Have you ever wished that you could read someone's mind or had the uncanny feeling that someone else knew just what you were thinking? Telepathy, or the transference of thoughts from one mind to another without use of the standard five senses, is a common theme of fantasy and science fiction.
Vulcans like Mr Spock in Star Trek have to be able to touch someone in order to read their thoughts, while others can enter the minds of whoever they choose, irrespective of distance. In some cases, uncontrollable telepathic powers are seen as a curse, as the constant bombardment by everyone's mental static becomes overwhelming. Some people believe that in reality some or all of us already possess telepathic powers, whether we are aware of them or not.
Telepathic IncidentsAccounts of apparently telepathic incidents have abounded since ancient times, classic examples being people having sudden, persistent thoughts or worries about a relative who is typically far away, only to discover that the relative took ill or died at around the time the thoughts occurred. Less dramatic examples include receiving communication (nowadays by phone or email, in past times by letter) from someone you've just been thinking of. These incidents often don't carry such heavy emotional connotations as those in which disaster accompanies the apparent telepathy and therefore are more easily forgotten. Such accounts, however impressive, are what is known scientifically as anecdotal evidence, meaning that the incidents are one offs, not reproducible and not occurring under controlled conditions.
Telepathy Under the MicroscopeMany studies have been performed by psychologists and other scientists around the world to try to test telepathy under controlled and scientific conditions. A well known technique involves five cards called Zener cards, each of which has a distinctive, black and white symbol on it. A sender selects a card randomly and visualizes its symbol, while the receiver, who is in another room, records which card he thinks has been picked. Other techniques involve similar separation of two people and attempts to transmit information.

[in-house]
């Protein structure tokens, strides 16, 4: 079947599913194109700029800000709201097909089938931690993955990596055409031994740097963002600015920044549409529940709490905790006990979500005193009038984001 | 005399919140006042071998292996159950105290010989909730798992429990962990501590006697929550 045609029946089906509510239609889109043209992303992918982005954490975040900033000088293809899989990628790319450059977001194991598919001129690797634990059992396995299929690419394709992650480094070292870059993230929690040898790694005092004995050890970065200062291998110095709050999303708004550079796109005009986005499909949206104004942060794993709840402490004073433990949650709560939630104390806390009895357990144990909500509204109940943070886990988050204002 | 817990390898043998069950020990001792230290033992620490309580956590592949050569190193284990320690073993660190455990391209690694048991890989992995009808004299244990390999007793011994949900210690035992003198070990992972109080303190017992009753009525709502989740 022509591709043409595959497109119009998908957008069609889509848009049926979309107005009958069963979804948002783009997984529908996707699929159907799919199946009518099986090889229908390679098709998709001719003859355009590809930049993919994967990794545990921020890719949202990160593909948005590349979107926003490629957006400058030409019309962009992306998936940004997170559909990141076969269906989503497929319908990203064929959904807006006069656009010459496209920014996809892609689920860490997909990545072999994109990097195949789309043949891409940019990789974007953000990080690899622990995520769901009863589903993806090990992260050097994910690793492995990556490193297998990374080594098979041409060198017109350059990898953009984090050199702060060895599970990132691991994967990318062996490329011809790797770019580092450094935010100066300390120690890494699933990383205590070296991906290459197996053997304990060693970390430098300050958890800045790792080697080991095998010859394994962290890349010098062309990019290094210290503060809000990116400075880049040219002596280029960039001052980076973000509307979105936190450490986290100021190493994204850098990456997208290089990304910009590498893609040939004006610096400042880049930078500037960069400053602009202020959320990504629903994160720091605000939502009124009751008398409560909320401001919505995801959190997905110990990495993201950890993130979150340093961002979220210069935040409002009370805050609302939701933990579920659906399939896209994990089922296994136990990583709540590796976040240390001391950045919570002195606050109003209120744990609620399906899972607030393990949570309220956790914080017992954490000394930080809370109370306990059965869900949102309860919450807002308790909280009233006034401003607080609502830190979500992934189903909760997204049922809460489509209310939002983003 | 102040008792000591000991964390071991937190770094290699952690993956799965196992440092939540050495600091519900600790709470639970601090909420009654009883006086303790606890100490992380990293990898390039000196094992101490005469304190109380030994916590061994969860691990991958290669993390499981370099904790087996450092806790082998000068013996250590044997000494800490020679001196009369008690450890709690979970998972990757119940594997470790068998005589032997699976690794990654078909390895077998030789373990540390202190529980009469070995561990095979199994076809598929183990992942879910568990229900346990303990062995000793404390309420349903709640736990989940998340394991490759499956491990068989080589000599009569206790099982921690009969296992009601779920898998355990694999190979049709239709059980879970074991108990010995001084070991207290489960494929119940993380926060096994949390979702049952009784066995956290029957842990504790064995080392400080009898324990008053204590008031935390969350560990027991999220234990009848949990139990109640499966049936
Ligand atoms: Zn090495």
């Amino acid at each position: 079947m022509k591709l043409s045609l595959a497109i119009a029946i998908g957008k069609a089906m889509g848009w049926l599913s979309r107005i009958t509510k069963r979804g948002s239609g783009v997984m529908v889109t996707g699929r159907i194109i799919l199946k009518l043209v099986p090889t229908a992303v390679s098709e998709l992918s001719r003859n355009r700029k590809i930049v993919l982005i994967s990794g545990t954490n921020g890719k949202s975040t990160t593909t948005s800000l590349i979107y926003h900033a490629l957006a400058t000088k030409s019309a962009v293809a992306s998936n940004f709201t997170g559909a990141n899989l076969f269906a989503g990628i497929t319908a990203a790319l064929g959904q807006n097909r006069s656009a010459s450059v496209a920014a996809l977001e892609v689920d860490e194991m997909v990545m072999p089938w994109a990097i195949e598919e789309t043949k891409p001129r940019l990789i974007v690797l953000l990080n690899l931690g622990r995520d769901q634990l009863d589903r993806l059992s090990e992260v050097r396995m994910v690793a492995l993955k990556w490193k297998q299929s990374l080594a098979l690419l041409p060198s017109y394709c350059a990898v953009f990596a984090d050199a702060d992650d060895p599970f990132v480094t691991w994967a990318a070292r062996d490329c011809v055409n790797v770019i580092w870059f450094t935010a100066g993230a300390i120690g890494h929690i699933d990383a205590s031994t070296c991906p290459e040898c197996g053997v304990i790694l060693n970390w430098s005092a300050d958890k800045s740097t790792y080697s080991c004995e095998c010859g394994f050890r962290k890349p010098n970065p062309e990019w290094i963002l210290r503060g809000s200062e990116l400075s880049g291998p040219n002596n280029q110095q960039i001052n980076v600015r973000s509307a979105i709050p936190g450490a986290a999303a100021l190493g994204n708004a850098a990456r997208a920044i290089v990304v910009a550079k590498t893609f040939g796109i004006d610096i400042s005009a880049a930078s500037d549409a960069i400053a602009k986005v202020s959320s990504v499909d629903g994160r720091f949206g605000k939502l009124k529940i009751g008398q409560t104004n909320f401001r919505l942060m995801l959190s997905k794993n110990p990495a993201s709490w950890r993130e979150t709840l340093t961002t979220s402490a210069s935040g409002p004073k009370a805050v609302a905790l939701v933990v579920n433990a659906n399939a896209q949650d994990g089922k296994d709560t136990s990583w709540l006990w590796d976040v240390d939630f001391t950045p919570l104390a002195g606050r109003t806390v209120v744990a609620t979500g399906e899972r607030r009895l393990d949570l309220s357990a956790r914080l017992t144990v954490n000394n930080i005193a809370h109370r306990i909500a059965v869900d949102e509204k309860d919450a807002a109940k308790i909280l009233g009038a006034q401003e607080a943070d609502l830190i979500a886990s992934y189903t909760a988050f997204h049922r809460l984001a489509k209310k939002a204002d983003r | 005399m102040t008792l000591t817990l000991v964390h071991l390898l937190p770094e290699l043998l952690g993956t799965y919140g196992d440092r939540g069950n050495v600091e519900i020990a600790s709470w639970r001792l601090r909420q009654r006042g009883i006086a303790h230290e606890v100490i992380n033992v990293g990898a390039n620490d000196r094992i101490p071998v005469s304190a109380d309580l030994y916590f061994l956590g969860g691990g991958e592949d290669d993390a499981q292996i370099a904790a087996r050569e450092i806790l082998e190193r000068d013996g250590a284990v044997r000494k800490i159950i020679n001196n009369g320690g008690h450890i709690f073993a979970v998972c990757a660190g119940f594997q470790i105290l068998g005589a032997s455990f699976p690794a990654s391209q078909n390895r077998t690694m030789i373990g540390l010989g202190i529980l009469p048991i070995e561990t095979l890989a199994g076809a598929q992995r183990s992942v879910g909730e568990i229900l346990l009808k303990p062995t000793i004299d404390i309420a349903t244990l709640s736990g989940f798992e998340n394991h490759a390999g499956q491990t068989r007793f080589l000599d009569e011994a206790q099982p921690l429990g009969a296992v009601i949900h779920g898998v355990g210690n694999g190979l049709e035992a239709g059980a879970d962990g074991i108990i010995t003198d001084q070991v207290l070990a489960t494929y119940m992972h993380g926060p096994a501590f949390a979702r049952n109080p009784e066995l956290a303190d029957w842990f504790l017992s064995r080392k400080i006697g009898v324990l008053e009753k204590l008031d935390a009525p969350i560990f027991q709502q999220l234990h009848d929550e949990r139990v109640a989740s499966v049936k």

In general, when these experiments have been well designed and performed, results have been little different to those expected by chance, a disappointment to those who are hoping to see evidence of telepathy. But one British scientist, Cambridge educated and funded Rupert Sheldrake, a biochemist and plant physiologist, disagrees with the scientific establishment consensus. He is a voluble, charismatic and persuasive believer in the power of our minds, which he believes manifests itself by a technique he calls "morphic resonance". He believes that around 80% of the population claim to have had some variation of the experience whereby someone they were just thinking of phones them, and according to Sheldrake, his experimental results back this up. He told volunteers to choose 4 close friends or relatives, and then to sit by the phone, and attempt to determine which is going to call just before answering the phone. About 40% of the time, they guessed right, which is better than the 25% result you'd expect if chance alone were operating.
Sheldrake also believes he can prove that we have the ability to telepathically detect people staring at us from behind, and that pets who go to the door to anticipate their owner's arrival are actually using telepathic powers. Conventional scientists tend to disagree and Sheldrake has participated in a number of controversial public debates on these subjects.
What do the Sceptics Say?Most scientists do not believe that convincing evidence for telepathy exists today. Parapsychology research has been around for about a century, and in general the only experiments that have yielded impressive results have later turned out to be badly designed or even fraudulent. The current persuasive and intelligent advocate of telepathy, Sheldrake, is generally acknowledged to be a serious scientist, and is not accused of faking anything, but critics believe that his unprecedented results arise from methodological flaws and "messy experimental design". For example, in one of the telephone series, the subjects lifted the receiver before making their choice, allowing possible clues to the caller's identity from the quality of the line. Critics have suggested that call timing could also have tipped them off. If the subject knew his callers well, he also knew how punctual each would generally be. If a call was expected at 10.00, and arrived at 10.02, the subject may well guess it was the friend who's always a bit late to arrive rather than the stickler for timing.